Erythritol vs. Monastic Fruit: Which is Better?

Nowadays, natural sugar substitutes and alternative sweet sugar fills the isle. The two most popular sweet substitutes are erythritol and monastic fruit. Erythritol is a sugar alcohol, while the monastic fruit (Luo Han Guo) Comes from an Asian fruit. Both are non-nutritious, zero-calorie sweets.

Here’s a quick rounddown of comparing erythritol and monk fruit, so you can decide which one (if any) is right for you.

What is erythritol?

Erythritol is a sugar alcohol made by fermenting wheat or corn starch, says Jamie Nadeu, RDN, a registered dietitian. It is found naturally in fermented foods such as grapes and peaches, mushrooms and beer, soy sauce and cheese. You will find erythritol in “zero-calorie” or “diet” gluten, candy, chocolate and sweets (including some monastic fruits).

Benefits of Erythritol

1. Does not affect blood sugar

Erythritol provides no calories.

It is excreted in the urine and does not affect your blood glucose and insulin levels.

2. “Too” is not sweet

Sugar alcohol is less sweet than other sugar substitutes, ranging from 25% to 100% of sugar sweeteners. Erythritol is about 60% to 80% sweet like sugar.

3. Does not promote tooth decay

Unlike other sweeteners with sugar and carbohydrates, erythritol cannot cause cavities or tooth decay.

4. No aftertaste

Like many other zero-calorie desserts, erythritol is not supposed to leave a pleasant taste in your mouth. And, sometimes they are mixed with more intense sweeteners to hide or reduce aftertaste.

Difficulty with erythritol

5. It can cause GI problems

“Sugar alcohols like erythritol are notorious for causing GI problems such as gas, bloating, as well as laxative effects,” said Nadeu.

Excessive diarrhea may occur, but most healthy adults can tolerate moderate amounts of erythritol, he says. Start small to avoid stomach upset.

6. Not a “whole meal”

To extract the sweet ingredients, Kreutzer explains that erythritol needs to be heavily processed.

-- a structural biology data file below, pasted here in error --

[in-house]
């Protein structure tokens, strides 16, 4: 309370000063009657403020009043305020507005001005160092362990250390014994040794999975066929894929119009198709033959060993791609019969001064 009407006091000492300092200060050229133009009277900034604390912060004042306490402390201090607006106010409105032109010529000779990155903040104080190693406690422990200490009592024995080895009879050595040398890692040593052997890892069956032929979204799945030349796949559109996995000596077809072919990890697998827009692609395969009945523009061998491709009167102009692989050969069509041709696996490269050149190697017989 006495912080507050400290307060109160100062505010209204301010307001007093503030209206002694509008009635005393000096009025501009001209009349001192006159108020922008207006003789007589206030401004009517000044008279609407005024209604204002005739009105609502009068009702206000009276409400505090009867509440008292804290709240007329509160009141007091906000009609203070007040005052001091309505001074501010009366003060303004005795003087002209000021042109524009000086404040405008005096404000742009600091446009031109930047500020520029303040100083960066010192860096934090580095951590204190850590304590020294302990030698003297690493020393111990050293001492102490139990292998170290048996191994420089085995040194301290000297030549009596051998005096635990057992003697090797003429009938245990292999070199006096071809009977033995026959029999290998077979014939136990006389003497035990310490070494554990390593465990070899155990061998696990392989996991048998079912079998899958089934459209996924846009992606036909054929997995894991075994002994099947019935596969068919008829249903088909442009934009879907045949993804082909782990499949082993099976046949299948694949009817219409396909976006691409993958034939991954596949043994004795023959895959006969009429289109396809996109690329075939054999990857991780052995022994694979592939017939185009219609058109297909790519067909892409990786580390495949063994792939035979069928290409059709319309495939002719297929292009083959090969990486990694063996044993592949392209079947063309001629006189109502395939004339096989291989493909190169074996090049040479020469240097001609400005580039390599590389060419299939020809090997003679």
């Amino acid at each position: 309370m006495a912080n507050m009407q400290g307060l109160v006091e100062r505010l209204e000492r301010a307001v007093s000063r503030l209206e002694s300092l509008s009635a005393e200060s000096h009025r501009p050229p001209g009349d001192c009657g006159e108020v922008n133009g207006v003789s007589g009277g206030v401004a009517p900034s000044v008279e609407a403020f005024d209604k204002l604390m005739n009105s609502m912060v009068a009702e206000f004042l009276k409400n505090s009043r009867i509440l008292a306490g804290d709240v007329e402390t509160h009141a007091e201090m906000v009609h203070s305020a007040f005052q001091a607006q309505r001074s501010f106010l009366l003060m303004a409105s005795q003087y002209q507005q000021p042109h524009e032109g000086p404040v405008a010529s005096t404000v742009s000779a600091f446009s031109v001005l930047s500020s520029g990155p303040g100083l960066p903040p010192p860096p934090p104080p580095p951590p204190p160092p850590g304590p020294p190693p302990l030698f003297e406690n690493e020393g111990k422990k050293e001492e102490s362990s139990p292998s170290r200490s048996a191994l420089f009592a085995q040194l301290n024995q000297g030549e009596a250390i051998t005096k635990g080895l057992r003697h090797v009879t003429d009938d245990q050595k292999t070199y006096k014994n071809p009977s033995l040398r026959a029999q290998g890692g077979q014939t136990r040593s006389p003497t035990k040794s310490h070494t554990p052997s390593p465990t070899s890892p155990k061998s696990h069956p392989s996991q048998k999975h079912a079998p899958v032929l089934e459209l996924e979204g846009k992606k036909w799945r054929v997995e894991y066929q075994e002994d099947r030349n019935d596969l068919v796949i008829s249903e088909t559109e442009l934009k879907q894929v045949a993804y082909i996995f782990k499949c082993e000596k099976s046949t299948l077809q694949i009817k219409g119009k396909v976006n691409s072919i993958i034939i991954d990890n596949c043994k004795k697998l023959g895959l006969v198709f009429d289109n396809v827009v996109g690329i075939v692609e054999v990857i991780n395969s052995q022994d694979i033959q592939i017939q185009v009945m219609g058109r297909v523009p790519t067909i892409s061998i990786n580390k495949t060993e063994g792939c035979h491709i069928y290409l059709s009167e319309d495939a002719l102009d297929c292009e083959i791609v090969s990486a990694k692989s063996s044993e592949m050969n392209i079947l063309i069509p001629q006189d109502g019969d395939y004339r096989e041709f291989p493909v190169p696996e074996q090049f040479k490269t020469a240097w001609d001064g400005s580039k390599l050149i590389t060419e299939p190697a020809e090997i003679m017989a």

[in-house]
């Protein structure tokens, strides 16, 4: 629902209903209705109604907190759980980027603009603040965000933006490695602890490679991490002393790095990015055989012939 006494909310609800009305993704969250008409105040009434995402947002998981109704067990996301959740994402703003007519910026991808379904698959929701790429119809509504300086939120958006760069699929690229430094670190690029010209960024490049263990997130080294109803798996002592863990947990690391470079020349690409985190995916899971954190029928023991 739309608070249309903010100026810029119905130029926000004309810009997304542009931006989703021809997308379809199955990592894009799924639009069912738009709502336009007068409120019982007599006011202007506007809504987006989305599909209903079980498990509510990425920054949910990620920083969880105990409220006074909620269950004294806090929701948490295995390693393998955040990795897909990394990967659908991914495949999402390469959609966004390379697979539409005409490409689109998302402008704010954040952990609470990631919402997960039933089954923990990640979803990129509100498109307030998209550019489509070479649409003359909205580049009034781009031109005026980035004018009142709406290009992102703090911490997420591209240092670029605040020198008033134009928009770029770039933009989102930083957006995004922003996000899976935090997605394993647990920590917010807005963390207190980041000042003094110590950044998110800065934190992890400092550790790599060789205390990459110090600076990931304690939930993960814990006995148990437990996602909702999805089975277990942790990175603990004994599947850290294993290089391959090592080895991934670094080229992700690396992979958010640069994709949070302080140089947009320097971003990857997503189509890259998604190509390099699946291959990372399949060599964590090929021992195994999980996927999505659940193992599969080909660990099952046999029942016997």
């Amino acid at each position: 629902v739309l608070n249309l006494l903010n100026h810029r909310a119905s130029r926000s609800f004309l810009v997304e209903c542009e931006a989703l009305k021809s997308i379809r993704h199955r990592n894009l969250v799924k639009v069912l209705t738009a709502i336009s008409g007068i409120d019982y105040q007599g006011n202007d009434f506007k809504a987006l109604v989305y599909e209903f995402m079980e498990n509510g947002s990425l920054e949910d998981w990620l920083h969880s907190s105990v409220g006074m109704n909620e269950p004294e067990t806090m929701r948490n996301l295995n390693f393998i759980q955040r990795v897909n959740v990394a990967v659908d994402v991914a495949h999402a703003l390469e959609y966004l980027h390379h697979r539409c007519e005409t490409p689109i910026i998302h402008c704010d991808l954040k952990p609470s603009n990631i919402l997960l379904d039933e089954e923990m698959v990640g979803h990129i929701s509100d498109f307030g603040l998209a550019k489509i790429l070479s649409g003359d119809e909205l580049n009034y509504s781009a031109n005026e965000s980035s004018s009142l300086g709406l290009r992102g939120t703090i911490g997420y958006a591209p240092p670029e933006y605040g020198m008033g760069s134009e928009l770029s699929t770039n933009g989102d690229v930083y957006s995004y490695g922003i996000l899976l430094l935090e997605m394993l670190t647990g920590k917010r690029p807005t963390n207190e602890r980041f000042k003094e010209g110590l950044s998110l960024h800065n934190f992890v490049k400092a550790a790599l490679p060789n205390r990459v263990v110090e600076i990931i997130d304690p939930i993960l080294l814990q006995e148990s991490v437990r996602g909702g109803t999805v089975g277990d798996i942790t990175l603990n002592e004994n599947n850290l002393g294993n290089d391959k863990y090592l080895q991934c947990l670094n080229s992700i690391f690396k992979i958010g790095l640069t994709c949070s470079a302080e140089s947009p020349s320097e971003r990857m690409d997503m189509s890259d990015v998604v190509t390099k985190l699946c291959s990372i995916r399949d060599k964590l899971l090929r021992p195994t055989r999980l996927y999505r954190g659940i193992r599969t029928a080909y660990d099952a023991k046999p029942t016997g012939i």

What is the fruit of the monk?

“Monk fruit extract has been used in southern China for centuries but is relatively new to the rest of the world,” Nadeu explained.

Also known as this Luo Han GuoMonk fruit is used in traditional Chinese medicine.

Monk fruit belongs to the same plant family as gourd, pumpkin and squash.

The benefits of monastic fruit

1. Contains zero calories

Like erythritol, monk fruit is a nutritious sweet, says Carrie Krutzer, EDD, MPH, RDN, associate clinical professor at the Leonard Davis School of Gerontology and USC Cake School of Medicine at the University of Southern California. This means it doesn’t provide any carbohydrates, fats or proteins – it just provides a sweet taste.

2. Contains no carbohydrates

Monastic fruits are suitable for those on a low-carb diet (including ketogenic diets).

3. Sweeter than sugar

Monk fruit is 100 to 250 times sweeter than granulated sugar, so you can use less of it to get the same amount of sweetness.

Cons of the monk fruit

4. Not a “whole meal”

The sweet ingredients of the monk fruit need to be processed in a laboratory to separate them, Krutzer explains.

5. May have an aftertaste

Some of the monk fruits may have a “fun” taste.

However, one study found that it is not as strong as other alternative sweets. A 2018 study in the Journal of Dairy Science found that among the five low-sugar blends in vanilla protein shakes, the most monastic fruit (and 25% stevia) tasted the closest to sugar.

Is Erythritol Fruit Good For You?

“For most healthy adults, both monk fruit extract and erythritol may be substitutes for moderate sugar,” Nadeu said.

The FDA has approved both erythritol and monastic fruit as GRAS or generally considered safe.

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